Saturday, March 24, 2012
♫Sing along Saturday!!♫
Oh, Adele. Do you always know exactly how we feel?
So, speaking of making someone feel loved, try this on for size:
A Powerful Three-Step Algorithm for Happiness
Imagine if the key to happiness was to not make yourself feel better, but to make someone else feel better. To make someone else feel loved and appreciated.
And, how do you understand love? How do you express love? What is your Love Language?
I have been perusing the 5 Love Languages website, and it states that most people have a specific Love Language. They are:
1: Words of Affirmation
Actions don’t always speak louder than words. If this is your love language, unsolicited compliments mean the world to you. Hearing the words, “I love you,” are important—hearing the reasons behind that love sends your spirits skyward. Insults can leave you shattered and are not easily forgotten.
2: Quality Time
In the vernacular of Quality Time, nothing says, “I love you,” like full, undivided attention. Being there for this type of person is critical, but really being there—with the TV off, fork and knife down, and all chores and tasks on standby—makes your significant other feel truly special and loved. Distractions, postponed dates, or the failure to listen can be especially hurtful.
3: Receiving Gifts
Don’t mistake this love language for materialism; the receiver of gifts thrives on the love, thoughtfulness, and effort behind the gift. If you speak this language, the perfect gift or gesture shows that you are known, you are cared for, and you are prized above whatever was sacrificed to bring the gift to you. A missed birthday, anniversary, or a hasty, thoughtless gift would be disastrous—so would the absence of everyday gestures.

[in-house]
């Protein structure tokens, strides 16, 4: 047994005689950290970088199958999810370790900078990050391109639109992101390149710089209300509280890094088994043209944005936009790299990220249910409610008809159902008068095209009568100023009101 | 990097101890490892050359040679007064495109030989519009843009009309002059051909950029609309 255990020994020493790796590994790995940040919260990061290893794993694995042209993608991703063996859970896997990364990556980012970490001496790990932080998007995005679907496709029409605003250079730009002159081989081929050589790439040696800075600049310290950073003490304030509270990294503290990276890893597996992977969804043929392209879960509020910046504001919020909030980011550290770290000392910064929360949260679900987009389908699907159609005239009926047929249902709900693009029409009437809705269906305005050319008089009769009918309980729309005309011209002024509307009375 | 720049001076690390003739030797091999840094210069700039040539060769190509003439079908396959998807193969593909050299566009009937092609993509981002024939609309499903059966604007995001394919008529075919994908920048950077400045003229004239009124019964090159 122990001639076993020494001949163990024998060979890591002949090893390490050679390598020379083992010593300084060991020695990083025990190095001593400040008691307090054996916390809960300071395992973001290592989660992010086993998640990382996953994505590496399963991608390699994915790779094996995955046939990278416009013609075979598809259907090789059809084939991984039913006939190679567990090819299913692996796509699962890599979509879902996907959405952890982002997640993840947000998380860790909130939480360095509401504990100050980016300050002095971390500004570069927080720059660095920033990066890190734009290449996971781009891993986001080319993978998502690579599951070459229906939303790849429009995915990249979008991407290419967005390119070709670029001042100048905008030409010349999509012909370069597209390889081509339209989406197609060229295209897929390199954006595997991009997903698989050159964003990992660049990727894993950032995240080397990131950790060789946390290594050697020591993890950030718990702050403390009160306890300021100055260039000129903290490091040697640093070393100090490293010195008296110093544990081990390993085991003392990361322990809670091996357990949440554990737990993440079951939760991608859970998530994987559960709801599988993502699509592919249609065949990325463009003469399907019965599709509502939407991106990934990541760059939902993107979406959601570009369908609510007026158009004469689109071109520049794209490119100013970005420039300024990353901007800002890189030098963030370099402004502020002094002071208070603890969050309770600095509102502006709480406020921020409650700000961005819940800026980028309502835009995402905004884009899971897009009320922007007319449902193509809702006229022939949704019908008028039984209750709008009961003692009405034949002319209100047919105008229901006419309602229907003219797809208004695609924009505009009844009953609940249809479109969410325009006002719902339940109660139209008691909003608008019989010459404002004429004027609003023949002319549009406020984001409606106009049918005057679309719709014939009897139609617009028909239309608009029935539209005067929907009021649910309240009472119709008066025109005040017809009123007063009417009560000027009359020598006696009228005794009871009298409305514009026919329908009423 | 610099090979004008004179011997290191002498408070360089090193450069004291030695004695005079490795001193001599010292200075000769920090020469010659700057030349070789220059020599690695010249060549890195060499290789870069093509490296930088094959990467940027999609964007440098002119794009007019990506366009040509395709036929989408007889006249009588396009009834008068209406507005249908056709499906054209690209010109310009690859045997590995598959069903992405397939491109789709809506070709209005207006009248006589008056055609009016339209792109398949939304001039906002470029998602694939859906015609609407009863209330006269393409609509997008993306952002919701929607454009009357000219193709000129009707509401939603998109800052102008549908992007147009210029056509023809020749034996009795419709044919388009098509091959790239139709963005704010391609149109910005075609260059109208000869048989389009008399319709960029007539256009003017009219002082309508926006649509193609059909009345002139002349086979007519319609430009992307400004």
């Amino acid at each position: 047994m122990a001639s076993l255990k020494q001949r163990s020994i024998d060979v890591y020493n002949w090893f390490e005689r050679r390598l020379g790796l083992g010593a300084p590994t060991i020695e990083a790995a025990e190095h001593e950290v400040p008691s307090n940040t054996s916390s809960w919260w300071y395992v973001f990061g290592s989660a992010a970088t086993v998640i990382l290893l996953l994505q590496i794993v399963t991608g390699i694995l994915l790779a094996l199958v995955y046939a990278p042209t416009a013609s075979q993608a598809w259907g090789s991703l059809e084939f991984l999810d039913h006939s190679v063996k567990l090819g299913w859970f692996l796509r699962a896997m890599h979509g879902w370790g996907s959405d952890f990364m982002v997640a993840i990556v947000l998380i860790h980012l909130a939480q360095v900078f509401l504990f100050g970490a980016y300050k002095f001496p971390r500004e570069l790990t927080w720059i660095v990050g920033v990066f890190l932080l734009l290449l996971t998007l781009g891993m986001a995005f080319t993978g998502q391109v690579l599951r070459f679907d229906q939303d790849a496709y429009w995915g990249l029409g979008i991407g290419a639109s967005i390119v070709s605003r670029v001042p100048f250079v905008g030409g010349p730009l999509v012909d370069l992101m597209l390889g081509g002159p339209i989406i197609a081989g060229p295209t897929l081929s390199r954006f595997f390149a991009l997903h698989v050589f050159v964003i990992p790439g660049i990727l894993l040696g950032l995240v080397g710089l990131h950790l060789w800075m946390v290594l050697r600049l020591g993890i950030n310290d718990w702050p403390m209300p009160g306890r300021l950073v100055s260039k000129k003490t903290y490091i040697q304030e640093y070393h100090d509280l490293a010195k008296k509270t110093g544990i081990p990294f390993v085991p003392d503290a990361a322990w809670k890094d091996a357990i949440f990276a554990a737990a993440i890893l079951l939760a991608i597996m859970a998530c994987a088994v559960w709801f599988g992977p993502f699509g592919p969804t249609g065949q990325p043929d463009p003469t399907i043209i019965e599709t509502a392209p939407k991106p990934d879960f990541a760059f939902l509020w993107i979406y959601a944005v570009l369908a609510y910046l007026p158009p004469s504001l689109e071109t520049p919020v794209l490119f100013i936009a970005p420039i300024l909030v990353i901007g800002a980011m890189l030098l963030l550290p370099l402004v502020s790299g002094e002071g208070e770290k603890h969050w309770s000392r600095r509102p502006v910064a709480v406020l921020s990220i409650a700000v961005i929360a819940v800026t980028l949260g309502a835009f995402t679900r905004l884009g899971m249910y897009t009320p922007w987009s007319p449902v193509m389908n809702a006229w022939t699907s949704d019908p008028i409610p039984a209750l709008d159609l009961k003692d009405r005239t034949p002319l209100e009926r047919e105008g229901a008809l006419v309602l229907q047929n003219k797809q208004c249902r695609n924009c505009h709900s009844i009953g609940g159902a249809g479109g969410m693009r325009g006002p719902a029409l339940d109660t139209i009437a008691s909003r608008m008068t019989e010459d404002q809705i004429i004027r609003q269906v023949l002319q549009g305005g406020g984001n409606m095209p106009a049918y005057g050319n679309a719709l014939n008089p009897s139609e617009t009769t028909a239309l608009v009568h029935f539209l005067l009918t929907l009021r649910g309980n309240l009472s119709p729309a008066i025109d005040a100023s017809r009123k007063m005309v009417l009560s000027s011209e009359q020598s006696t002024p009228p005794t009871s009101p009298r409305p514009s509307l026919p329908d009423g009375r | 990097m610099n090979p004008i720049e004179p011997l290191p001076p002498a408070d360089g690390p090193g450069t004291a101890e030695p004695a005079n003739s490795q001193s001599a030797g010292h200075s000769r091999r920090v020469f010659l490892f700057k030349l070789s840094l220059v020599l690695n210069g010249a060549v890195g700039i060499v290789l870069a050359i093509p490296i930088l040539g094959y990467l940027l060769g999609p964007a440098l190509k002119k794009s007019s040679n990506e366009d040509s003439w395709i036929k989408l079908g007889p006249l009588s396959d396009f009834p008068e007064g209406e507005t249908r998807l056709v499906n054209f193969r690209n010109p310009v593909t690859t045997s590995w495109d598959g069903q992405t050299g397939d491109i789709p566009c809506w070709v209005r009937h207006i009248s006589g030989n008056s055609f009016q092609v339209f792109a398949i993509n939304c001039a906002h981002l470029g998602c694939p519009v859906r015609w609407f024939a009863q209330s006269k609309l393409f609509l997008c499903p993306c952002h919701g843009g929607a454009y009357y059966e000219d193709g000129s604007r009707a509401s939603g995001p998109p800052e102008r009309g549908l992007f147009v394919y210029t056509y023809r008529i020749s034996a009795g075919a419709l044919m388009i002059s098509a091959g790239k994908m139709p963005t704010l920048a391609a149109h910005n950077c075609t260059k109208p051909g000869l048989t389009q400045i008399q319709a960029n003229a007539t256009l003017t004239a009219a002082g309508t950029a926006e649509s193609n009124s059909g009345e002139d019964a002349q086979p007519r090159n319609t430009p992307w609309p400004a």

4: Acts of Service
Can vacuuming the floors really be an expression of love? Absolutely! Anything you do to ease the burden of responsibilities weighing on an “Acts of Service” person will speak volumes. The words he or she most want to hear: “Let me do that for you.” Laziness, broken commitments, and making more work for them tell speakers of this language their feelings don’t matter.
5: Physical Touch
This language isn’t all about the bedroom. A person whose primary language is Physical Touch is, not surprisingly, very touchy. Hugs, pats on the back, holding hands, and thoughtful touches on the arm, shoulder, or face—they can all be ways to show excitement, concern, care, and love. Physical presence and accessibility are crucial, while neglect or abuse can be unforgivable and destructive
I am a #2, with some #3 & #4 thrown into the mix. I would rather spend a great day doing stuff together, maybe get a card once in a while, and if I woke up to dinner cooked, that would be great!
My husband is #5 & #1. Talk about a mismatch! Husbeast is all touchy-touchy and verbal stroking. Not my cuppatea at all.
I am looking forward to getting this book from the library. I want to see how we can learn to give each other what the other needs. You'd think we'd know this by now, being together 20 years, and all that....